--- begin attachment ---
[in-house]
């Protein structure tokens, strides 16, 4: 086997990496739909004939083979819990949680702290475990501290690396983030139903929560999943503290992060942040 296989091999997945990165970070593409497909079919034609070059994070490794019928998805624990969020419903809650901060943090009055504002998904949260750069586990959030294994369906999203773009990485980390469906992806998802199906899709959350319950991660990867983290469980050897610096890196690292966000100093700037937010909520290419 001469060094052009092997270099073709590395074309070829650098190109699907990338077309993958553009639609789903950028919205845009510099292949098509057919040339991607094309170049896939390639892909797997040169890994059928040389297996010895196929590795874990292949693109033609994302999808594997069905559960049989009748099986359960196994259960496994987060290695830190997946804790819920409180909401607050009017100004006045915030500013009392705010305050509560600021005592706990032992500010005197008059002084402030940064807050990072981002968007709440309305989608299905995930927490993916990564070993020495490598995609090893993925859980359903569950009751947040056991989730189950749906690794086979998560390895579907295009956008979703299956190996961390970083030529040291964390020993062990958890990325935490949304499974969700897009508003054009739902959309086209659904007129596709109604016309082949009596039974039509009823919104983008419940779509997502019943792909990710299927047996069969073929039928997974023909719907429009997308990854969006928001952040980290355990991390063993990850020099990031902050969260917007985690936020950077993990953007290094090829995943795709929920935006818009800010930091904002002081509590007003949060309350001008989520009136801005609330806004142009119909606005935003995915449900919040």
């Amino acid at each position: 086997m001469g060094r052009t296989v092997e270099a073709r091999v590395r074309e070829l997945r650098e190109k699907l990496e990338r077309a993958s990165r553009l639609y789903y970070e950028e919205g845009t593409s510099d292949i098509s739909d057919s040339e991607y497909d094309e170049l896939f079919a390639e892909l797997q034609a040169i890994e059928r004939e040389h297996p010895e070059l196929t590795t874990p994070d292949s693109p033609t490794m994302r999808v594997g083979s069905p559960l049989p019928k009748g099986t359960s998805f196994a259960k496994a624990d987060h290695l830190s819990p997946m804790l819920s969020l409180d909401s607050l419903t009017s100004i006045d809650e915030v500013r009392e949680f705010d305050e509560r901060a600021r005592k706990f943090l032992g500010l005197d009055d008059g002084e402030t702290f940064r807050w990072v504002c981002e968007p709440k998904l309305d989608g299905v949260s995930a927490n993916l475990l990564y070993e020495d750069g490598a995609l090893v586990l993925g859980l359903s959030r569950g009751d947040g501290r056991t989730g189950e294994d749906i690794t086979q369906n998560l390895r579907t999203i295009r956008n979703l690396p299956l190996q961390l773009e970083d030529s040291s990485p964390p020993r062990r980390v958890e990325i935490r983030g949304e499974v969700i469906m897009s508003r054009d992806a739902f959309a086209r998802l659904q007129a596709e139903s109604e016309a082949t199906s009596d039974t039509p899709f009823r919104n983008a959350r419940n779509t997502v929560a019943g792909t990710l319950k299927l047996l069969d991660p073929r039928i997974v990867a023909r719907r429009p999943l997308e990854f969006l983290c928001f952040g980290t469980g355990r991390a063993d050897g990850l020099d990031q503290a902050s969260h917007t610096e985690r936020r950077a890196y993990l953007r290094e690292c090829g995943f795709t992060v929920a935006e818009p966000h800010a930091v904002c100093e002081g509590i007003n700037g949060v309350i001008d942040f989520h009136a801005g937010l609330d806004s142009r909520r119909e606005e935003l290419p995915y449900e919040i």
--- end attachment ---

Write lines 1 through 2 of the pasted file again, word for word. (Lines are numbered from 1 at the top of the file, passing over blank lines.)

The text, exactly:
[in-house]
């Protein structure tokens, strides 16, 4: 086997990496739909004939083979819990949680702290475990501290690396983030139903929560999943503290992060942040 296989091999997945990165970070593409497909079919034609070059994070490794019928998805624990969020419903809650901060943090009055504002998904949260750069586990959030294994369906999203773009990485980390469906992806998802199906899709959350319950991660990867983290469980050897610096890196690292966000100093700037937010909520290419 001469060094052009092997270099073709590395074309070829650098190109699907990338077309993958553009639609789903950028919205845009510099292949098509057919040339991607094309170049896939390639892909797997040169890994059928040389297996010895196929590795874990292949693109033609994302999808594997069905559960049989009748099986359960196994259960496994987060290695830190997946804790819920409180909401607050009017100004006045915030500013009392705010305050509560600021005592706990032992500010005197008059002084402030940064807050990072981002968007709440309305989608299905995930927490993916990564070993020495490598995609090893993925859980359903569950009751947040056991989730189950749906690794086979998560390895579907295009956008979703299956190996961390970083030529040291964390020993062990958890990325935490949304499974969700897009508003054009739902959309086209659904007129596709109604016309082949009596039974039509009823919104983008419940779509997502019943792909990710299927047996069969073929039928997974023909719907429009997308990854969006928001952040980290355990991390063993990850020099990031902050969260917007985690936020950077993990953007290094090829995943795709929920935006818009800010930091904002002081509590007003949060309350001008989520009136801005609330806004142009119909606005935003995915449900919040």